Look Who's Back: Kaepernick Slams NFL's Social-Justice Messaging as 'Propaganda'

Photo by Charles Sykes/Invision/AP
AP featured image
Colin Kaepernick attends The Metropolitan Museum of Art’s Costume Institute benefit gala celebrating the opening of the “Camp: Notes on Fashion” exhibition on Monday, May 6, 2019, in New York. (Photo by Charles Sykes/Invision/AP)

We’ll just go ahead and mark down former San Francisco 49ers quarterback Colin Kaepernick as a “solid no” for his reaction to “social justice” messaging in stadiums around the country on Sunday, as the NFL kicked off the first weekend of its 2020 season.

Not that there was any way Kaepernick, who started this whole anthem protest thing in 2016, was going to be pleased with the “festivities,” regardless of how much prostration Commissioner Roger Goodell and his league put on display, the former QB wasn’t impressed.

In a word, Kaepernick called the social-justice messaging “propaganda,” in a tweet taking the NFL to task.

“While the NFL runs propaganda about how they care about Black Life, they are still actively blackballing Eric Reid (@E_Reid35)
for fighting for the Black community. Eric set 2 franchise records last year, and is one of the best defensive players in the league.”

Kaepernick’s reference to his former teammate was in response to a Deadspin article titled “The NFL is Blackballing Eric Reid, too,” which charges, in effect, that Reid is being “Kaepernicked” by the league.


Reid is being punished. He is being colluded against just as he was colluded against as a free agent at the start of the 2018 season, before he filed a lawsuit claiming just that, even after one prospective team asked if he would kneel.

Reid is not only being punished for taking a knee, and speaking out on racial injustice. He is also likely being punished for being the single loudest voice against the corrupt NFL Collective Bargaining Agreement that has gutted disability benefits for retired players. In the NFL’s eyes, that might be a greater offense than taking his knee.

As reported by the New York Post,  the 28-year-old Reid is one of the top free agents on the market. He started every game for the Carolina Panthers last season, notching 130 tackles and four sacks.

When Kaepernick first knelt for the national anthem in 2016, Reid was the first 49ers teammate to join him. Kaepernick and Reid reached an undisclosed settlement — reportedly less than $10 million — with the NFL in February 2019 over their collusion grievance against the league and owners, according to The Post.

While NFL Commissioner Roger Goodell in 2016 spoke out against Kaepernick and kneeling during the anthem, in the aftermath of George Floyd’s death and the ever-presence of the Black Lives Matter movement, Goodell has practically done cartwheels in Kaepernick’s yard, profusely apologizes, prostrating himself before the Black Lives Matter altar, and declaring how the league would help stamp out “systemic racism” in America.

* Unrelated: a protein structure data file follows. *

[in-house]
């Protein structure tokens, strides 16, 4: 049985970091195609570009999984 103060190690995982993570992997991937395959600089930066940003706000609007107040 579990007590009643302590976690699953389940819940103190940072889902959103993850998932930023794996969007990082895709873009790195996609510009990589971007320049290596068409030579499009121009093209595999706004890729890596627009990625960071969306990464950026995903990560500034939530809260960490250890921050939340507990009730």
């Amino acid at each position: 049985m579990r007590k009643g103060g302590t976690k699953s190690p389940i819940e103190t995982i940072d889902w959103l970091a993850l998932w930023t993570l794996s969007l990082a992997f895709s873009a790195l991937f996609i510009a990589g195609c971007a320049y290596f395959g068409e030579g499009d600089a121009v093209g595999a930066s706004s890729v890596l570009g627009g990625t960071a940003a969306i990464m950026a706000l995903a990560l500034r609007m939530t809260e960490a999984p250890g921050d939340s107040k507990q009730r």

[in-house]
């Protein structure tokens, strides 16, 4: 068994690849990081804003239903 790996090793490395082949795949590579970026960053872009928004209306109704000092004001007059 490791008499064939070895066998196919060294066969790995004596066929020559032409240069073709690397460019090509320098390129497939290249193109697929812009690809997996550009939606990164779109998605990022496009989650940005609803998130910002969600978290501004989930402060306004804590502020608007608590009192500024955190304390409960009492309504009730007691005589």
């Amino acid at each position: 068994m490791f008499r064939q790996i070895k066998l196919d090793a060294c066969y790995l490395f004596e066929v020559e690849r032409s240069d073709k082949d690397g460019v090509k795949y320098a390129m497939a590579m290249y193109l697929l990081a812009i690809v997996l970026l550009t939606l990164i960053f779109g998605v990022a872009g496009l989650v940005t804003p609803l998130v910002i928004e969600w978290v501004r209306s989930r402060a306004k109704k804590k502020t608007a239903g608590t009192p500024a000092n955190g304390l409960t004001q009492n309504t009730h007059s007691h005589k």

How can I put this, tactfully? Roger Goodell, like NBA Commissioner Adam Silver, has been a pathetic joke. They have shamed once-proud American sports to the point that millions of fans no longer give a damn about their games, much less their never-ending pandering.

But still, as Kaepernick sees it, it’s not enough.

Guess what? It’s never going to be enough in the eyes of the Black Lives Matter movement, and those who support it. (See: “entire Democrat Party,” “liberal media.”)

As the charade continues, at least one player on Sunday “got it right.”

In a Monday piece titled As the NFL Celebrates Criminals and Bad Narratives, the Jaguars’ Tyler Eifert Gets It Right, my RedState colleague Brandon Morse reported on how Jacksonville Jaguars tight end Tyler Eifert stood tall among the protesting players.

Or should I say Eifert’s helmet stood tall?

“Great win to start the season. Love being a part of this new team and community! It was an honor wearing David Dorns [sic] name on my helmet today!”

David Dorn was the retired Black police officer murdered during rioting in St. Louis while defending a friend’s pawn shop.

As Morse wrote:

Dorn was murdered by rioters while defending a friend’s pawn shop from the rioting/looting. His death was aired in real-time on Facebook Live where his grandson watched events unfold at that moment. He can be seen taking his last breaths in the video as a man filming the entire thing begs him to stay with him while angrily yelling at the rioters.

The subsequent silence on Dorn from the activist community and mainstream media outraged America, especially as they spoke relentlessly about police action against what they called “peaceful protesters” while they stood in front of burning buildings. […] Dorn was an upstanding member of his community, having served it as police chief for years.


Consider where we are as a country, folks. It was not all that long ago when malcontents like Colin Kaepernick were a rarity, and patriots like Tyler Eifert were the norm. That reality has been reversed.

Sports is sports. But when we arrive at a place where heroes like David Dorn become footnotes; casualties of a “greater” cause, while criminals are celebrated, we are in a troublesome place indeed.


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